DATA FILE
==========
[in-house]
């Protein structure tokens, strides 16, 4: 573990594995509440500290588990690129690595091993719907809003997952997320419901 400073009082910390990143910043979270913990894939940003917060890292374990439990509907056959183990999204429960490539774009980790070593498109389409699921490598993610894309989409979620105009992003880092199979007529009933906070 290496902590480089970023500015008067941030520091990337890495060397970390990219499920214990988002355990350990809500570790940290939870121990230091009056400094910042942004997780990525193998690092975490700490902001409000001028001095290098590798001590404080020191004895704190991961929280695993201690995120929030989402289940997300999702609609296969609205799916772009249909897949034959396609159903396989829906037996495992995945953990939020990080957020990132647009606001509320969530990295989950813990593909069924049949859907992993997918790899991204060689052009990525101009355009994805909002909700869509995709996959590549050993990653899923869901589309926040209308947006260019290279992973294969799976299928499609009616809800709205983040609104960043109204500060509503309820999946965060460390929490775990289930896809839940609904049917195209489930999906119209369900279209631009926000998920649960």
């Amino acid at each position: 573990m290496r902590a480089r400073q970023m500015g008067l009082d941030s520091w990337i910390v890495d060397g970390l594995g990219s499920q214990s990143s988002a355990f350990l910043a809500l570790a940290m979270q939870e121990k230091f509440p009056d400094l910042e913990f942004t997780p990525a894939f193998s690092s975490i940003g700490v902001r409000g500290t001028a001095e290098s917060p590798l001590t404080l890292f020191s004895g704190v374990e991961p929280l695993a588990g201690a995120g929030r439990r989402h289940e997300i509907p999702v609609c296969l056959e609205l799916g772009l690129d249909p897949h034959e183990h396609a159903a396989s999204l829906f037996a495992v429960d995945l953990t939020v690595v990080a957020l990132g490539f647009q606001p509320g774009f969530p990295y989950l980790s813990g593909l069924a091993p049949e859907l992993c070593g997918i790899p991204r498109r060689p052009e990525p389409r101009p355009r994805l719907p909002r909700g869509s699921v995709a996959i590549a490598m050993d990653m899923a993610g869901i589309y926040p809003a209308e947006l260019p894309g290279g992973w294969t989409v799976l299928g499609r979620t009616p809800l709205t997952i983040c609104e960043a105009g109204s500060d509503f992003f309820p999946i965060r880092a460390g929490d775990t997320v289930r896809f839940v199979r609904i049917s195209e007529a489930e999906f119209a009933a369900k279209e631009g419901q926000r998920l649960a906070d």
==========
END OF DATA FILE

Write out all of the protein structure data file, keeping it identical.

[in-house]
């Protein structure tokens, strides 16, 4: 573990594995509440500290588990690129690595091993719907809003997952997320419901 400073009082910390990143910043979270913990894939940003917060890292374990439990509907056959183990999204429960490539774009980790070593498109389409699921490598993610894309989409979620105009992003880092199979007529009933906070 290496902590480089970023500015008067941030520091990337890495060397970390990219499920214990988002355990350990809500570790940290939870121990230091009056400094910042942004997780990525193998690092975490700490902001409000001028001095290098590798001590404080020191004895704190991961929280695993201690995120929030989402289940997300999702609609296969609205799916772009249909897949034959396609159903396989829906037996495992995945953990939020990080957020990132647009606001509320969530990295989950813990593909069924049949859907992993997918790899991204060689052009990525101009355009994805909002909700869509995709996959590549050993990653899923869901589309926040209308947006260019290279992973294969799976299928499609009616809800709205983040609104960043109204500060509503309820999946965060460390929490775990289930896809839940609904049917195209489930999906119209369900279209631009926000998920649960």
């Amino acid at each position: 573990m290496r902590a480089r400073q970023m500015g008067l009082d941030s520091w990337i910390v890495d060397g970390l594995g990219s499920q214990s990143s988002a355990f350990l910043a809500l570790a940290m979270q939870e121990k230091f509440p009056d400094l910042e913990f942004t997780p990525a894939f193998s690092s975490i940003g700490v902001r409000g500290t001028a001095e290098s917060p590798l001590t404080l890292f020191s004895g704190v374990e991961p929280l695993a588990g201690a995120g929030r439990r989402h289940e997300i509907p999702v609609c296969l056959e609205l799916g772009l690129d249909p897949h034959e183990h396609a159903a396989s999204l829906f037996a495992v429960d995945l953990t939020v690595v990080a957020l990132g490539f647009q606001p509320g774009f969530p990295y989950l980790s813990g593909l069924a091993p049949e859907l992993c070593g997918i790899p991204r498109r060689p052009e990525p389409r101009p355009r994805l719907p909002r909700g869509s699921v995709a996959i590549a490598m050993d990653m899923a993610g869901i589309y926040p809003a209308e947006l260019p894309g290279g992973w294969t989409v799976l299928g499609r979620t009616p809800l709205t997952i983040c609104e960043a105009g109204s500060d509503f992003f309820p999946i965060r880092a460390g929490d775990t997320v289930r896809f839940v199979r609904i049917s195209e007529a489930e999906f119209a009933a369900k279209e631009g419901q926000r998920l649960a906070d």